"Great as David Simon’s series have all been, Treme underlines his weakness for painting those outside the show’s generously considered inner circle with too broad and too contemptuous a brush. And make no mistake: As viewers, we’re very much on the outside here. There are times when I worry I’m simply not cool enough to hang out with Treme. It gets mad when I neglect it, but it isn’t happy with my interest, either. Because no matter how hard you try, you’re never gonna be New Orleans enough for it. (The New Yorker’s Nancy Franklin puts it more succinctly: “The series virtually prohibits you from loving it, while asking you to value it.”) --Scott Tobias
And for cliff notes on every single moment of every episode, go to this great blog.
Let's go back sometime between 2003 and 2004, a friend of mine had a job at Comedy Central and through a connection there, he got a shot to interview with Dave Chappelle to be a writer's assistant on the "Chappelle's Show."
After spending an appropriate amount of time discussing just how cool the prospect of working on the show was, just how great of a break through it would be for him, and just how amazing it was to be presented with such a great opportunity, we turned towards interview. What would it be like? What would Dave Chappelle ask? What would you say to Dave Chappelle? How can you stop being a fan and be a man who needs a job?
And this eventually went into, "what if he asks me what kind of music I listen to? I mean, I'll say hip-hop, cause that's true, that's what I listen to, but..." Of course the real question was what do you tell Dave Chappelle, as a suburban white kid whose been listening to hip-hop since day one to prove that you are exactly that, a suburban white kid who grew up listening to all styles of hip-hop since you first started listening to music.
And of course, being the over thinking, intellectually lazy white-guilt laced liberal young adults we were (and still are) we felt it was important not to be able to pick a favorite album or artist that fell somewhere in between mainstream popularity and bowels of the hip-hop underground. Something not too obvious but not too obscure. It was easy not to pick something too popular, Juveniles 400 Degrees wasn't gonna make the cut, but the obscure thing was an issue. It was clear that Tim Dog's Penicillin On Wax was just screaming out, "I'M PICKING THIS BECAUSE I WANT YOU TO KNOW VERY CLEARLY THAT I HAVE KNOW A LOT ABOUT THE RAP MUSIC BECAUSE I'VE BEEN LISTENING TO IT FOREVER," but what about his former group The Ultramagnetic MC's Critical Beatdown? Did that say the same thing?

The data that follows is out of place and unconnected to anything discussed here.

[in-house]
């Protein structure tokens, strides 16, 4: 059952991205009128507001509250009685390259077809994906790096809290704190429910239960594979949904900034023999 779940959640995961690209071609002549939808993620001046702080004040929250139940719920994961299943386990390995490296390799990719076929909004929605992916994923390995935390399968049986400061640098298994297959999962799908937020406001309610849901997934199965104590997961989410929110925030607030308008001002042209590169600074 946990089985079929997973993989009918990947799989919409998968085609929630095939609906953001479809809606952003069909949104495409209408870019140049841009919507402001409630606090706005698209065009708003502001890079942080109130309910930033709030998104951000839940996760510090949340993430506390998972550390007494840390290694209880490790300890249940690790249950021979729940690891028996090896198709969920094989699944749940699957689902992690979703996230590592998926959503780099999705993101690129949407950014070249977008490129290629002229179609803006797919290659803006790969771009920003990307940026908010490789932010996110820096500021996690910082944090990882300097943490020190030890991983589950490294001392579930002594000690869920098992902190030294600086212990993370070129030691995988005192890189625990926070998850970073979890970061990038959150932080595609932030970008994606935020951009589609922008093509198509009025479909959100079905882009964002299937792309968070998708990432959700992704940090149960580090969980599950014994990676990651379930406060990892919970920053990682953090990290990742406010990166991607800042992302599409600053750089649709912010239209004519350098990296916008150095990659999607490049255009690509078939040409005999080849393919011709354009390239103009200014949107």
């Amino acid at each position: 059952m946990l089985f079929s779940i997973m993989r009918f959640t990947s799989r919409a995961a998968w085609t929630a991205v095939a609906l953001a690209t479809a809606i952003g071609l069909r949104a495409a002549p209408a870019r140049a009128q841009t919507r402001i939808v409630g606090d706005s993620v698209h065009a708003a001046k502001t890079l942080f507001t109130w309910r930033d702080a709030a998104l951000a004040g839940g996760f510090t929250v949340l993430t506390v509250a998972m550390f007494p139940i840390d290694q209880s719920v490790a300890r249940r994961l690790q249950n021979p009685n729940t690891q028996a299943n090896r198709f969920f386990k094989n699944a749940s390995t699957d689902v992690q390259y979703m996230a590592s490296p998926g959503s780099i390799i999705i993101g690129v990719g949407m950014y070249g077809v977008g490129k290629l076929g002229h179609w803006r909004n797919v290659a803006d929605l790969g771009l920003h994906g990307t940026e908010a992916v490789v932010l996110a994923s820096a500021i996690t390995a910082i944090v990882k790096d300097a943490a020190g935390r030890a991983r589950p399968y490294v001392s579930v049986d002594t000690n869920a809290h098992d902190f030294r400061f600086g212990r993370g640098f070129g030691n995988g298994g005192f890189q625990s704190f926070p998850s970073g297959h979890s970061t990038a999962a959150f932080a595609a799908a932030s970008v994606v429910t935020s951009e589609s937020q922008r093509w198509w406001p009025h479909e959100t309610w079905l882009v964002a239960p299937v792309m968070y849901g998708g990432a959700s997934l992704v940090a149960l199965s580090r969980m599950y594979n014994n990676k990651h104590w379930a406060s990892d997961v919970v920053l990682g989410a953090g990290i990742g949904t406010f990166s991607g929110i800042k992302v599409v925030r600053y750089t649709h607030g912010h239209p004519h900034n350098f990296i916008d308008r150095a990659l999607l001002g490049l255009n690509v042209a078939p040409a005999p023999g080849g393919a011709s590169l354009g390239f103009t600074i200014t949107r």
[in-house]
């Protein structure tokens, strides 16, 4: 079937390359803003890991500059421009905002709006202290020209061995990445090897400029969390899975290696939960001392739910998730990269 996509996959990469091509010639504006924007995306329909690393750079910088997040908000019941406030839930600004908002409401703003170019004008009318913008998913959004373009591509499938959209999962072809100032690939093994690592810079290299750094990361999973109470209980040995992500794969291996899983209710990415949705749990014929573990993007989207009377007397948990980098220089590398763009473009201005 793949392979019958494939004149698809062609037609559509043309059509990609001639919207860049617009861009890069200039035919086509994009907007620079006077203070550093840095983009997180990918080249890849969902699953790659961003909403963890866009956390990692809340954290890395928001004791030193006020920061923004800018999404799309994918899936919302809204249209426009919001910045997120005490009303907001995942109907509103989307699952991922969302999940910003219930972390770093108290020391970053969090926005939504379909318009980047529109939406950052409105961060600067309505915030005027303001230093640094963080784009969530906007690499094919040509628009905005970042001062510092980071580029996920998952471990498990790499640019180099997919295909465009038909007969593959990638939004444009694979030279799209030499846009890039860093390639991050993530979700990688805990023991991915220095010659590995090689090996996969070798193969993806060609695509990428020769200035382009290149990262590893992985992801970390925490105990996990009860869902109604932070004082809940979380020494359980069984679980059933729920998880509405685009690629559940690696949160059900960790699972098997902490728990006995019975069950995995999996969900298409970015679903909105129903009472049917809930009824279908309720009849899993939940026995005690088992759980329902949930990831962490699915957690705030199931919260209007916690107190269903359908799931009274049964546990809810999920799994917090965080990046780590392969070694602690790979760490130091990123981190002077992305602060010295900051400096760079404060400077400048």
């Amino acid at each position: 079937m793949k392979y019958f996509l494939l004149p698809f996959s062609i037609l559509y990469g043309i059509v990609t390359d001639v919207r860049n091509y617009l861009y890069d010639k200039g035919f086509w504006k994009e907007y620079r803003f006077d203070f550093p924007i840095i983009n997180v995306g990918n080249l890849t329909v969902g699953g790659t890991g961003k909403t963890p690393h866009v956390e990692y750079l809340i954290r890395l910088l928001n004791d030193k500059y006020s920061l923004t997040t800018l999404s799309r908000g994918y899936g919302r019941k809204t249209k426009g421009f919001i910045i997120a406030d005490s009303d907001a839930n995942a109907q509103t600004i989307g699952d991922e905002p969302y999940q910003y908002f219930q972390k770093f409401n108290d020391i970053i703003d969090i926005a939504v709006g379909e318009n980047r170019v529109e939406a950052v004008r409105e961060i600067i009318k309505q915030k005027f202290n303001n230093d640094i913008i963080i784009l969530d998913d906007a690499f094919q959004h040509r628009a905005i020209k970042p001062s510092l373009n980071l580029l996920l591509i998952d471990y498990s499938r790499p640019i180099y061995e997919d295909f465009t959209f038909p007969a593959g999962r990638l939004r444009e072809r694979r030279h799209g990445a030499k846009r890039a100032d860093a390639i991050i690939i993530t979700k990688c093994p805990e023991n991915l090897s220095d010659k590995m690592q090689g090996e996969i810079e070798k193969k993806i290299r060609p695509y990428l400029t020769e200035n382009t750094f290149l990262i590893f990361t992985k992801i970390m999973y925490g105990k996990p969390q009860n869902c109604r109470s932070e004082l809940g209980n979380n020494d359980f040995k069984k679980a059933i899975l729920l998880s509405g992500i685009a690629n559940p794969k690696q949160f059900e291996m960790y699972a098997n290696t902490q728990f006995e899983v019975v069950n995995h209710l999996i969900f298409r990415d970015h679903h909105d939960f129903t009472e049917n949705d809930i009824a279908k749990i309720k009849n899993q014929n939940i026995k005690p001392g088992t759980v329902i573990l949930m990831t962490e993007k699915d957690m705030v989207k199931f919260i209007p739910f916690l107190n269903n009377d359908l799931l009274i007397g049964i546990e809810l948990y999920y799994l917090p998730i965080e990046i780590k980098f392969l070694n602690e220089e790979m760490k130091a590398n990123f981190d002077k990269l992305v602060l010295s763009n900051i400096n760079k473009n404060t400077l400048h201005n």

And it hit us (me to be honest) "Moment of Truth." Here was an album perfect for our purposes. Not the biggest seller of all time, and not an I-know-more-about-underground-hip-hop-than-you album either. It's not just a serious contender for best hip-hop album of all time, but a hip-hop litmus test. To own this album said a lot about you and your tastes. (good) And to NOT own it said even more. (moron) It's too bad we never got to test the theory, the interview never happened, my friend went on to find success elsewhere writing screenplays, Chappele went off the air, and Guru died two days ago.
Let's go back to Spring, 1998, when Moment of Truth, the album that proves you know what the fuck you're talking about came out. Back when people still bought cds, there was that special feeling of unwrapping it, putting it in, hearing the first song, and just knowing the whole goddamn album was gonna be spectacular. Similar to feeling you get at 17 years old blasting The Militia till you eardrums bleed while making a right off Green Tree to speed down Jean Nicolet.
Now let's go back to a time when talking and proving just how good a certain rap song was a lot more difficult. In the last ten years, the world at large has accepted hip-hop and gained a lot of knowledge. For all the shit rap you hear, the average dude does know more these days about what makes a good beat, and how a good flow sounds. Back then, it wasn't so easy.
But with Gang Starr things were different. You could talk about them in a far more intellectual way with any level of rap fan. To a casual hip-hop ear, the intricacies of the beat on Above The Clouds. To a hardcore dude, a debate on whether or not The Militia could be considered a posse track. (I've actually witnessed this very debate) And everyone in between can spend years dissecting Guru's flow on DWCK.